Sid Meier lends his counsel to XCOM: Enemy Unknown team

A pair of old masters have a strong influence on the team behind the newest incarnation of a turn-based strategy classic.

Alright, I confess. I’m one of those people who saw 2K’s first-person “reimagining” of the classic XCOM series and immediately thought “BETRAYAL!” I am not however one of those luddites who wants exactly the same game as the old one only with prettier graphics. I have the original XCom trilogy on Steam, along with the space combat one and that god-awful third-person shooter we don’t talk about, so I can play them anytime I want. If improvements can be made they should, and there were plenty of flaws with UFO: Enemy Unknown (known as XCOM: UFO Defence in the States). So when I heard Firaxis were developing XCom: Enemy Unknown, a true spiritual successor to the originals, I was both excited and concerned.

An interview with lead designer Jake Solomon in PC Gamer has allayed nearly all of my fears. According to Jake the environments are still very much destructible, your battle-hardened elite soldiers can still die permanently, and you can still build your own base from which to co-ordinate the war against the filthy alien. Some die-hard fans have objected to swapping the original’s system of Time Units for moving, shooting etc, with a more streamlined “Move and action” mechanic but I’m all for it myself. Basically you can move one hex and do something like shoot, reload, aim for a better chance to hit or some other miscellaneous action. As systems go it’s simpler and more convenient than remembering how many time units it takes to crouch (4), stand up again (8) or turn 45 degrees (1).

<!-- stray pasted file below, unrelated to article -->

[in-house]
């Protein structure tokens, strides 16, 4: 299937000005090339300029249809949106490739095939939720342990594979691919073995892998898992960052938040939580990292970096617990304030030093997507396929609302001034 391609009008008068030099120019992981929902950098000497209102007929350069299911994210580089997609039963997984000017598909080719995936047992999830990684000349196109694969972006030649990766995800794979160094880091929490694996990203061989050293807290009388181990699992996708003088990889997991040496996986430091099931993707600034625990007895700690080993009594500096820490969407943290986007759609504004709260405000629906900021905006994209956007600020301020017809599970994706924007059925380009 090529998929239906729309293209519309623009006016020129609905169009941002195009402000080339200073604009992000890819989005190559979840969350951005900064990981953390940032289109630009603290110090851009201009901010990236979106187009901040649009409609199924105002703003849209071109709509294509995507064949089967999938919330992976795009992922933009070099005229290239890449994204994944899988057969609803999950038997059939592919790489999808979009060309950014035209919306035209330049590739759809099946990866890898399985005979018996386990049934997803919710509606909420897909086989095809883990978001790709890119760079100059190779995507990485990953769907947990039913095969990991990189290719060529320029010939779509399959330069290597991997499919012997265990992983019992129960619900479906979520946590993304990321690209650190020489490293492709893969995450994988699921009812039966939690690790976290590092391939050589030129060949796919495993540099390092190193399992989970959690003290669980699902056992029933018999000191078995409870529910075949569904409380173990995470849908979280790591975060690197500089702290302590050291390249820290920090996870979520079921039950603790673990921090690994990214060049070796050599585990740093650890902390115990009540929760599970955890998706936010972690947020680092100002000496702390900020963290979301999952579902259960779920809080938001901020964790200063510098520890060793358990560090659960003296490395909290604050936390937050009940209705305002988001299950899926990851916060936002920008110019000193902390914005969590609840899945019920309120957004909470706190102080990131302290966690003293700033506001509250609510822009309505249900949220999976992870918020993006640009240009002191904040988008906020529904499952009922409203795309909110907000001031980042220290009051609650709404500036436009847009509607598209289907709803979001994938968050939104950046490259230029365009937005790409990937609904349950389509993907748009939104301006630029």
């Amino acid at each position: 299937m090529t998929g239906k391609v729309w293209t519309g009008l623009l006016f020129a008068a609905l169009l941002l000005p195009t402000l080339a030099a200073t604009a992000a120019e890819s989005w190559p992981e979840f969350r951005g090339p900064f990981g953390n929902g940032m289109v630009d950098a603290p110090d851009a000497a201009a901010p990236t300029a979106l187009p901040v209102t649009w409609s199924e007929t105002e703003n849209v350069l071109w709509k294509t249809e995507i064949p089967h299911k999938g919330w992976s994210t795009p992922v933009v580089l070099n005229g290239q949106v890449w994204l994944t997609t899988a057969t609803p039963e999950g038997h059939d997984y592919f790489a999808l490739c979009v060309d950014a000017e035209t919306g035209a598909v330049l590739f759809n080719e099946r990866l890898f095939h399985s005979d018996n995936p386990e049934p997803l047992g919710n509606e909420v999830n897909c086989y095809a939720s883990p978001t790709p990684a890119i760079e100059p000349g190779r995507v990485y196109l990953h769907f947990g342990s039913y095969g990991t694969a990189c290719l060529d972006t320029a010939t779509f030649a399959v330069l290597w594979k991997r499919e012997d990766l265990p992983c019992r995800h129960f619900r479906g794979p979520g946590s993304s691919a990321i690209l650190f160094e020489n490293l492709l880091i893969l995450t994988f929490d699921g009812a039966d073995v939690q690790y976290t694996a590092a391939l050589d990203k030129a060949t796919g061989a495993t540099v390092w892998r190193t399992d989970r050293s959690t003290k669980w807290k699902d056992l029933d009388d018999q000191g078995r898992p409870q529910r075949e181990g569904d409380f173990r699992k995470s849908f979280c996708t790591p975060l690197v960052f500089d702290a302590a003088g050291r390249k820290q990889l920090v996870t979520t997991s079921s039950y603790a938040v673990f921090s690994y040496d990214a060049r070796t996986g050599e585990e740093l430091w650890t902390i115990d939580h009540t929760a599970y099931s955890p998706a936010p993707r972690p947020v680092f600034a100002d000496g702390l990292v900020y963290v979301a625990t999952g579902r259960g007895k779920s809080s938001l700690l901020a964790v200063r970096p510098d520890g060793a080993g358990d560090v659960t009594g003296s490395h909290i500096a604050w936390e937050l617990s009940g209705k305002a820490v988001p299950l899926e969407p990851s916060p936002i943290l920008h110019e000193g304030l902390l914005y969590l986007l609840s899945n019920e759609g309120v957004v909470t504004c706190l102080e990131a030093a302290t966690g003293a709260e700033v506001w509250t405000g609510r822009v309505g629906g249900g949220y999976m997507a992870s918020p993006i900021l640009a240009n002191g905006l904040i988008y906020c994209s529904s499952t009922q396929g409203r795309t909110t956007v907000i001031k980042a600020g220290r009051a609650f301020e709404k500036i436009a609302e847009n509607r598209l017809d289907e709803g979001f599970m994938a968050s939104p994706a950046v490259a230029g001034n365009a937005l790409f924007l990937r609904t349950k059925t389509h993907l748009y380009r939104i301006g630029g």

The most encouraging information to come out of this interview is that Sid Meier is indirectly involved in development. The original Civilisation was a big influence on the original UFO/XCOM’s so it’s very encouraging to know the venerable master of turn-based strategy has a hand in things, even if only in a limited advisory role. “I’m now to the point where I can basically hear his voice in my head, which is probably not healthy,” says Jake. “He tells me to hurt people.” Oh no Jake, that’s not unhealthy at all. Hurt is all part of the XCom experience. IT IS A GOOD PAIN!

The development team have also been in contact “on a very high level” with Julian Gollop, one of the co-creators of the old classic, although he has no direct involvement whatsoever. Seeing how much Jake seems to idolise him (and rightly so) it’s fair to assume Julian might yet have some part to play in all this, and the possibility of this pleases me greatly. I’m sure Julian will make his disapproval known if XCom: Enemy Unknown misses anything truly important. From the sounds of things so far XCom: Enemy Unknown is shaping up to be the worthiest official successor to its much-loved progenitor.

At this point I must also mention indie re-imagining Xenonauts, which looked pretty damn bloody fantastic when I saw it at last year’s Eurogamer Expo and is shaping up to be the worthiest UNofficial successor to UFO/XCOM’s distinguished name. Actually, you know what? If you’re a UFO/XCOM fan and you can afford it then you should damn well buy both. Perhaps even pick up UFO: Extraterrestrials 2 as well when it comes out. There’s more than enough room in Gaming Town for turn-based strategy games and the more, the merrier!

Source: PC Gamer


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Matt is the irresponsible degenerate behind and the sarcastic writer, editor, director, presenter and tea boy of Pixel Burn.